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  1. #51
    Minister of Propagandhi ajblaise's Avatar
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    Quote Originally Posted by niki View Post
    oh yeah, you're right.. i mean 'long-term' pleasure, meaning living a life 100% full of pleasures.

    but would we really find 'meaning' after we've done all that? the 'ultimate' fulfillment?
    or we'd just get more depressed?
    If you get depressed, you're not being a good hedonist. If "ultimate fulfillment" is what would please you or make you happy, then trying to obtain can definitely be explained as hedonistic.

  2. #52
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    Quote Originally Posted by ajblaise View Post
    How do you figure? Hedonism = devotion to pleasure. Why can't the short/long pleasure distinction be made it doesn't make sense? Are you talking about pleasure in the afterlife?
    You can take the definition that far if you want, I suppose, but the traditional definition is seeking short-term sensory pleasure.

  3. #53
    Minister of Propagandhi ajblaise's Avatar
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    Quote Originally Posted by Jack Flak View Post
    You can take the definition that far if you want, I suppose, but the traditional definition is one who seeks short-term sensory pleasure.
    I don't see "short term" or anything meaning it in the dictionary definitions.

    Maybe you're equating "pleasing the senses" to "short-term pleasure".

  4. #54
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    Quote Originally Posted by ajblaise View Post
    I don't see "short term" or anything meaning it in the dictionary.

    Maybe you're equating "pleasing the senses" to "short-term pleasure".
    I didn't look it up, I was just going by what the word actually has meant forever.

    It would be logical to make that equation, because you can only please the senses for so long before the pleasure turns to pain.

  5. #55
    Minister of Propagandhi ajblaise's Avatar
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    Quote Originally Posted by Jack Flak View Post
    I didn't look it up, I was just going by what the word actually has meant forever.
    According to what? The Invisible Dictionary?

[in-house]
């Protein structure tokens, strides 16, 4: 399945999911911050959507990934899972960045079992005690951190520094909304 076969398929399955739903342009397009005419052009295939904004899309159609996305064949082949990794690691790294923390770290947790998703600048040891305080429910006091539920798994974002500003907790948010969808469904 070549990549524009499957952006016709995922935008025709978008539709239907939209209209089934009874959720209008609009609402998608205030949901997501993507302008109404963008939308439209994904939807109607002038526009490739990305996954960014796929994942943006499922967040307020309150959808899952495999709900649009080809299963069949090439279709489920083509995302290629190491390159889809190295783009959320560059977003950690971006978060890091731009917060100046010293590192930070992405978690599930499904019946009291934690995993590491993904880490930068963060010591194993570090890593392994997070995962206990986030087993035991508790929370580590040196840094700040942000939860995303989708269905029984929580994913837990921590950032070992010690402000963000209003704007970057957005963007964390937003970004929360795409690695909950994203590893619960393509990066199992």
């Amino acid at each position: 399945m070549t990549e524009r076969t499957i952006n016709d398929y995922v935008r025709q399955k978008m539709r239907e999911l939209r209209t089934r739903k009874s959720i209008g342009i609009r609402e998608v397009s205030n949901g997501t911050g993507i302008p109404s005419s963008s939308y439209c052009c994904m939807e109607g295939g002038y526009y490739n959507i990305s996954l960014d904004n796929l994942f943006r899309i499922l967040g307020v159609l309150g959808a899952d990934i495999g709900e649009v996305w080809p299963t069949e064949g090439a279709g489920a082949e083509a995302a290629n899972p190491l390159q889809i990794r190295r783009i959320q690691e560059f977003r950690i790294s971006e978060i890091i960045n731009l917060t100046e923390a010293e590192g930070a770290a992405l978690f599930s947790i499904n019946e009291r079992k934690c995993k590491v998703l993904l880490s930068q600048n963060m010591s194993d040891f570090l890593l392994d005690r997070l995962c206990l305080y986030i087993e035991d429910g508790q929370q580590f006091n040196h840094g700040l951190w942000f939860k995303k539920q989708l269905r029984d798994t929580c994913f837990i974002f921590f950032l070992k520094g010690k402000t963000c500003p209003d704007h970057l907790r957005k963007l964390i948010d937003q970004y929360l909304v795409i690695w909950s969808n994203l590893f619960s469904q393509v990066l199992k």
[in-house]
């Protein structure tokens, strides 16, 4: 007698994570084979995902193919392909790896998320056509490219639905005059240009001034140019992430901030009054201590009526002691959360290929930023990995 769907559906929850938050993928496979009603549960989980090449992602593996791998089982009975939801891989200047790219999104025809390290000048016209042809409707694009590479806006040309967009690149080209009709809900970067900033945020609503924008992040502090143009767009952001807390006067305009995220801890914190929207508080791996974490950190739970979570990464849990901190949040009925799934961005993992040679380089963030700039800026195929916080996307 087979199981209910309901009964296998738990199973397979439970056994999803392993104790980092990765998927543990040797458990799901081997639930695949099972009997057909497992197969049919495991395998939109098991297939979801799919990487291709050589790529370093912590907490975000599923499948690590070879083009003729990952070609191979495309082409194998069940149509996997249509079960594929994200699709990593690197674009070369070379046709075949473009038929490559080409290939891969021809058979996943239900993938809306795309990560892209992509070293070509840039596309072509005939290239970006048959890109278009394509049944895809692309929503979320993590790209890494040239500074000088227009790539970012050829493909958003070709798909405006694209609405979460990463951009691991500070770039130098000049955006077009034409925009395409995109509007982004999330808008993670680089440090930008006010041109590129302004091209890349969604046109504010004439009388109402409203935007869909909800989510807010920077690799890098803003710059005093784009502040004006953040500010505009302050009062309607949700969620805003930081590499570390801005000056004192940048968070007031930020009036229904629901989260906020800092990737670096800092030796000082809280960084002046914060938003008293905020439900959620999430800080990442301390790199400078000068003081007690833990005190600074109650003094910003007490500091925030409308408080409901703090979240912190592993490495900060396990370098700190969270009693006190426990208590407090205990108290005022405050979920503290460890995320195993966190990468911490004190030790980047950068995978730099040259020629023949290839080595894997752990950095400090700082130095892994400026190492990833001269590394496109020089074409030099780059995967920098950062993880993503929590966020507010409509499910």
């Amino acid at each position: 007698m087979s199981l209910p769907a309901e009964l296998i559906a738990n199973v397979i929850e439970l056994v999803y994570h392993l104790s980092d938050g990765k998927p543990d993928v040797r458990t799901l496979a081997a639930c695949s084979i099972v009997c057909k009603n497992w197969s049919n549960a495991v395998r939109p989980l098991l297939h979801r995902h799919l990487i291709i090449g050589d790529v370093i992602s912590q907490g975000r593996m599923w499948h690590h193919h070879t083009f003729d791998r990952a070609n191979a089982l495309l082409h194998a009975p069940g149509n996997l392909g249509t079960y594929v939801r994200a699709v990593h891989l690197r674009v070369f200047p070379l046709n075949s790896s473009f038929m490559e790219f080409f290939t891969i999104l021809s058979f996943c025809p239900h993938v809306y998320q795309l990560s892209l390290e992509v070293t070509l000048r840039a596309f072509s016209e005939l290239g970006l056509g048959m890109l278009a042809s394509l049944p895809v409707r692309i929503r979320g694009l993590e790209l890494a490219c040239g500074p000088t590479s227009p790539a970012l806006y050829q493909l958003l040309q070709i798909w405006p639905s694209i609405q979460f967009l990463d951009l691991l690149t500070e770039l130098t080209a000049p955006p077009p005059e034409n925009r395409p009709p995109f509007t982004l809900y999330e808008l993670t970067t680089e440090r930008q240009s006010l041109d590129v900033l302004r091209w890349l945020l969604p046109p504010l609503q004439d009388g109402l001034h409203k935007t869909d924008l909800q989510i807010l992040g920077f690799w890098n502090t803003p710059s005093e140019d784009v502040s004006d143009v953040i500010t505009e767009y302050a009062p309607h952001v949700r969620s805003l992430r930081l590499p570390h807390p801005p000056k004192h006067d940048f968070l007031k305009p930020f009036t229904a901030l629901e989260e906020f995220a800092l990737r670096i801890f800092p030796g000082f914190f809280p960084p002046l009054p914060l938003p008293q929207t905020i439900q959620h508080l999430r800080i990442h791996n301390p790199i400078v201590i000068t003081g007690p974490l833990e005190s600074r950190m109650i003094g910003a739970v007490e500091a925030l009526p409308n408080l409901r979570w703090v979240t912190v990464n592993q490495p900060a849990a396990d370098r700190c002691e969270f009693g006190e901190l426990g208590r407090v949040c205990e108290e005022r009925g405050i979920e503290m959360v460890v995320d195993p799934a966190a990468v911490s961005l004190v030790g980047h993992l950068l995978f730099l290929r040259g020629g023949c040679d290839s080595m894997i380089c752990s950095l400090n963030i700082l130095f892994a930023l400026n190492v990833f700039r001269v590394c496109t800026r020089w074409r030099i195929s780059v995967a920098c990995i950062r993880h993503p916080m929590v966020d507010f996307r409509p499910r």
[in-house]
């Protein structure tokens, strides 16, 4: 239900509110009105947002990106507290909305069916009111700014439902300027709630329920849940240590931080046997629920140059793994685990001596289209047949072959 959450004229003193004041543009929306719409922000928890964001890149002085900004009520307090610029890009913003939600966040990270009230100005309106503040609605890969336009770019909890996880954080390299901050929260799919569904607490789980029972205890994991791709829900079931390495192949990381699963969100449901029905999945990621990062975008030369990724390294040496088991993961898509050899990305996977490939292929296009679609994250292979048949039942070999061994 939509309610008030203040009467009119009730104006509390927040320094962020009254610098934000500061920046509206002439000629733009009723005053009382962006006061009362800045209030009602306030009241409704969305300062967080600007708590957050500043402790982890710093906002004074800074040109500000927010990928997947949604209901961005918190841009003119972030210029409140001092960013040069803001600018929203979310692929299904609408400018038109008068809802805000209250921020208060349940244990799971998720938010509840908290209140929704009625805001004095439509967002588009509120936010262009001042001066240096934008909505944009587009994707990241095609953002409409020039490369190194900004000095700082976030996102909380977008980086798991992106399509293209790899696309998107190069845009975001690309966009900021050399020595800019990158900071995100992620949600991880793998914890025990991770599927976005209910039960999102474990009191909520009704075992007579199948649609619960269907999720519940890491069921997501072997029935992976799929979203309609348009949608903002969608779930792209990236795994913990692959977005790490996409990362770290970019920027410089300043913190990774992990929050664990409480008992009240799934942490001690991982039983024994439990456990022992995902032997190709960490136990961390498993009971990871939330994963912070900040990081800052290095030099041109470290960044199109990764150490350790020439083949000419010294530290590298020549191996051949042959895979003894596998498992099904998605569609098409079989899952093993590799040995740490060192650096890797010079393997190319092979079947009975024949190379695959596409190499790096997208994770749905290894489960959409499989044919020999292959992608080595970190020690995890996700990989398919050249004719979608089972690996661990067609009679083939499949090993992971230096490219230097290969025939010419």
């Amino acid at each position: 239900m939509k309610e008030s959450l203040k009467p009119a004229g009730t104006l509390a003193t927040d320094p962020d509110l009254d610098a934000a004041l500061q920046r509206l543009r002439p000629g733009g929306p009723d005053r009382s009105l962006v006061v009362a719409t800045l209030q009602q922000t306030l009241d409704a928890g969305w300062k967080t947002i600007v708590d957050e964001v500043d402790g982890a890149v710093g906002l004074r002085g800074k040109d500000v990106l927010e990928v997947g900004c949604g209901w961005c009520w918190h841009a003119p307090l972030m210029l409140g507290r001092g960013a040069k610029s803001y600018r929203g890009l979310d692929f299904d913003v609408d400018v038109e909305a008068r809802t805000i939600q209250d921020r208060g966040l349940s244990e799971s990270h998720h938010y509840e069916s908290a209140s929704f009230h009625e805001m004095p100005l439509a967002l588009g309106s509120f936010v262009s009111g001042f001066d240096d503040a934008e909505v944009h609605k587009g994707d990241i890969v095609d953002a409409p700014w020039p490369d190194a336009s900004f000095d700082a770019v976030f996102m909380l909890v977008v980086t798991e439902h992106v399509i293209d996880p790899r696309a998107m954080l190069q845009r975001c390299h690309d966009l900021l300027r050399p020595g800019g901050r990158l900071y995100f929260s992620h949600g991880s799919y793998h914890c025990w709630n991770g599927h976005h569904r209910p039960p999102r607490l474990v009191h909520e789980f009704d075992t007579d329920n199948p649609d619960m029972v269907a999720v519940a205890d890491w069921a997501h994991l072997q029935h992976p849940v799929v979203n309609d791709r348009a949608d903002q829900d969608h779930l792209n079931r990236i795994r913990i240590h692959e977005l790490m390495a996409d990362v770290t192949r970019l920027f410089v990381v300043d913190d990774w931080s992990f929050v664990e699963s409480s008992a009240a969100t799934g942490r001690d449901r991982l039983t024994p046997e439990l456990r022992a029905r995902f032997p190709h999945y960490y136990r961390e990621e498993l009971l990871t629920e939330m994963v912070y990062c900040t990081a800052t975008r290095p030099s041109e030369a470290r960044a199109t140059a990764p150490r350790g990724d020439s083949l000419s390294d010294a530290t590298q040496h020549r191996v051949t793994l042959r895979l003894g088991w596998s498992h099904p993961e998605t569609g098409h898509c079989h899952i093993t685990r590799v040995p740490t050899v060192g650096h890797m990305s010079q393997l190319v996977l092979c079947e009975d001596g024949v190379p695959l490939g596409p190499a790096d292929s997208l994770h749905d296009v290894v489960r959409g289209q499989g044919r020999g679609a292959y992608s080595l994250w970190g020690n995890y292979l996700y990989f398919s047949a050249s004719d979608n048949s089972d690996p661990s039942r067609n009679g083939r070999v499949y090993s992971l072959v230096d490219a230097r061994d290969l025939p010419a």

Quote Originally Posted by Jack Flak View Post
    It would be logical to make that equation, because you can only please the senses for so long before the pleasure turns to pain.
    People can make plans to have their senses pleased in the future/long term too.

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    You've apparently won this debate, because of: *exit*

  7. #57
    Occasional Member Evan's Avatar
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    Quote Originally Posted by ajblaise View Post
    Short term pleasure is good, but a true hedonist plans for long term pleasure.
    A true hedonist weighs short term against long term.

  8. #58
    Minister of Propagandhi ajblaise's Avatar
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    Right.

  9. #59
    Senior Member Bella's Avatar
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    Quote Originally Posted by ThatsWhatHeSaid View Post
    I'm going to split the God stuff out of here because it's off-topic and seems like it's going to turn into a God vs. skepticism debate. Link here.

    Bella, please remember that while you're entitled to voice your opinions and beliefs, people here don't like to be preached to. This isn't the right thread for that, nor the right site. If you'd like to start a thread about God, go for it. Just be mindful of the religious moralizing.
    But someone's gotta bring the WOOOORD, brother Edahn!
    yesiknowimamiserablegrouchnowgoawayovmeleor

    It's Mizzz ST, thank you...

  10. #60
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    Existence is undoubtedly problematic and disturbing. In Sartre's "Peanuts," Schulz succinctly describes the horror of discovering one's own existence in the world:

    Linus: I'm aware of my tongue... It's an awful feeling! Every now and then I become aware that I have a tongue inside my mouth, and then it starts to feel lumped up... I can't help it... I can't put it out of my mind... I keep thinking about where my tongue would be if I weren't thinking about it, and then I can feel it sort of pressing against my teeth...
    Sartre devoted an entire book to this experience his 1938 novel "Nausea" in which his character Roquentin is alarmed to discover his own actuality. But Linus sums the point up very well in a few frames.

    The movie "The Ice Harvest" exemplifies the same idea because these are characters who are clearly on the existential slide; life has very little meaning for them. Billy Bob said to John, "If you are what you do, and you never do anything, then what the fuck are you?" And then John says, "So what do you want to do?" And Billy Bob says, "I don't know." And so they hatch the plan to commit the crime. It's like a joke setup: "Two guys are sitting in a bar..."



    Each person potentially is the world's best expert on himself and has the best information about himself. What drives a person to live, interact with the environment, his "motivation" if you will, is the overall characteristic of simply being alive. No special concepts are required to understand why people are motivated and active: every person is motivated for no other reason that he is alive. The individual IS what he DOES and comes to know his nature by seeing what he is doing. There is no human nature -- man simply IS, and he is nothing else but what he makes of himself.

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